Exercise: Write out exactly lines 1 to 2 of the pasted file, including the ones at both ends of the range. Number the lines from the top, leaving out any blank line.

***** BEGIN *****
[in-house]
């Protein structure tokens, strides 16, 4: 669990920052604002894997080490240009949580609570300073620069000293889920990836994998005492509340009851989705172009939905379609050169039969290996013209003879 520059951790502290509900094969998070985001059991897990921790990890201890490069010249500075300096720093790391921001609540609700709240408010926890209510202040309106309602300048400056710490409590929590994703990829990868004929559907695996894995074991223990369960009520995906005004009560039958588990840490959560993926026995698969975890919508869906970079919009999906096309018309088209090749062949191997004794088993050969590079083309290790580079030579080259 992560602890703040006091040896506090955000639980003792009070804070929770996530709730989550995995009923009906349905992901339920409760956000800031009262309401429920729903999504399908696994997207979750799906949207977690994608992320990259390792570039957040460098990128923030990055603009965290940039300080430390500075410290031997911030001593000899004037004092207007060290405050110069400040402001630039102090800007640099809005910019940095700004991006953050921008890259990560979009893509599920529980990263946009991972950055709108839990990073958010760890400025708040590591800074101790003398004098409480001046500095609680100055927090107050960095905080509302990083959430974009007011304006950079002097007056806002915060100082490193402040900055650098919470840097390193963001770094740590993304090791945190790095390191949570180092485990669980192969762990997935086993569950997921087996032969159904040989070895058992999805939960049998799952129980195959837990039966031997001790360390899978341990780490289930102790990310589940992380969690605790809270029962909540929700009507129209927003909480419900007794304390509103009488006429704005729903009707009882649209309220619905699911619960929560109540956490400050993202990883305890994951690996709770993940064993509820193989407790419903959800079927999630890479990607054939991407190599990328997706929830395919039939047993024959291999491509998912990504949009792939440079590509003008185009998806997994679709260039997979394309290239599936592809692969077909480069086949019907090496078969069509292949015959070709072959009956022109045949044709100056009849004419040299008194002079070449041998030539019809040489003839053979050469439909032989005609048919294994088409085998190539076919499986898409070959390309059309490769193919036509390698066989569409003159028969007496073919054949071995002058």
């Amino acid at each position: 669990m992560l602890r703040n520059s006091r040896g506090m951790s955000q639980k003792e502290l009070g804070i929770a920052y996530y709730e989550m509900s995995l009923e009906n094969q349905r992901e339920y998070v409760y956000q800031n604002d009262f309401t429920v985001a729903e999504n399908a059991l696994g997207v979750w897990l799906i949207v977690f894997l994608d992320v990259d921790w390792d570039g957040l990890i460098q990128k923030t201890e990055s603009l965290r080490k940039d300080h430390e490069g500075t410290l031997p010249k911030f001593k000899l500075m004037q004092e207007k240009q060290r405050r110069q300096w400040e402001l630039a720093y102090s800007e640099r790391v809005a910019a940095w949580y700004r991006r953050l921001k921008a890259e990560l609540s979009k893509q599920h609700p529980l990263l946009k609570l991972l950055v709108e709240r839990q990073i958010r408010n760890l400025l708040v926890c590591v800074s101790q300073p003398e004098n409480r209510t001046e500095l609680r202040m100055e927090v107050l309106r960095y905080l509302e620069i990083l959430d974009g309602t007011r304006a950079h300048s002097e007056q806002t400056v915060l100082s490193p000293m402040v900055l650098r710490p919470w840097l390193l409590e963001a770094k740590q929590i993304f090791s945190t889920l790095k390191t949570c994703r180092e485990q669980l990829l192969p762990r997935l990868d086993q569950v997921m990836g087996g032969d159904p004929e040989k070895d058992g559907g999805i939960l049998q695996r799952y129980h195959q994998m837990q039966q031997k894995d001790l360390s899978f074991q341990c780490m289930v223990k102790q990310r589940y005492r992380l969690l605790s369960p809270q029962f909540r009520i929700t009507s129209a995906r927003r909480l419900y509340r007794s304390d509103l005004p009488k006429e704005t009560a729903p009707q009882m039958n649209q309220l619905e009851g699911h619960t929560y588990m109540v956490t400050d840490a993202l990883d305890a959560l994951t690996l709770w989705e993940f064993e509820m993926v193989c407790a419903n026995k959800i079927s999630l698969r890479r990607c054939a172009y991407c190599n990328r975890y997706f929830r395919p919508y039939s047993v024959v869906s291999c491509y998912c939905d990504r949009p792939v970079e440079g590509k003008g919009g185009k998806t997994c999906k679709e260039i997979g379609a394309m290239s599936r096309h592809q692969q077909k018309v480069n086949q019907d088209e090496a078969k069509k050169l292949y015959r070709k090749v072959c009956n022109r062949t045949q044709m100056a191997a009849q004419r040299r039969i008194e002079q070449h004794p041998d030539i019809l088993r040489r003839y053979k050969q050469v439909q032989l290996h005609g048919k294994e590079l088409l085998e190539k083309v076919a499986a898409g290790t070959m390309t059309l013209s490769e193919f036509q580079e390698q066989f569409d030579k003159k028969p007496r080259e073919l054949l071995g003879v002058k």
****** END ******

[in-house]
């Protein structure tokens, strides 16, 4: 669990920052604002894997080490240009949580609570300073620069000293889920990836994998005492509340009851989705172009939905379609050169039969290996013209003879 520059951790502290509900094969998070985001059991897990921790990890201890490069010249500075300096720093790391921001609540609700709240408010926890209510202040309106309602300048400056710490409590929590994703990829990868004929559907695996894995074991223990369960009520995906005004009560039958588990840490959560993926026995698969975890919508869906970079919009999906096309018309088209090749062949191997004794088993050969590079083309290790580079030579080259 992560602890703040006091040896506090955000639980003792009070804070929770996530709730989550995995009923009906349905992901339920409760956000800031009262309401429920729903999504399908696994997207979750799906949207977690994608992320990259390792570039957040460098990128923030990055603009965290940039300080430390500075410290031997911030001593000899004037004092207007060290405050110069400040402001630039102090800007640099809005910019940095700004991006953050921008890259990560979009893509599920529980990263946009991972950055709108839990990073958010760890400025708040590591800074101790003398004098409480001046500095609680100055927090107050960095905080509302990083959430974009007011304006950079002097007056806002915060100082490193402040900055650098919470840097390193963001770094740590993304090791945190790095390191949570180092485990669980192969762990997935086993569950997921087996032969159904040989070895058992999805939960049998799952129980195959837990039966031997001790360390899978341990780490289930102790990310589940992380969690605790809270029962909540929700009507129209927003909480419900007794304390509103009488006429704005729903009707009882649209309220619905699911619960929560109540956490400050993202990883305890994951690996709770993940064993509820193989407790419903959800079927999630890479990607054939991407190599990328997706929830395919039939047993024959291999491509998912990504949009792939440079590509003008185009998806997994679709260039997979394309290239599936592809692969077909480069086949019907090496078969069509292949015959070709072959009956022109045949044709100056009849004419040299008194002079070449041998030539019809040489003839053979050469439909032989005609048919294994088409085998190539076919499986898409070959390309059309490769193919036509390698066989569409003159028969007496073919054949071995002058």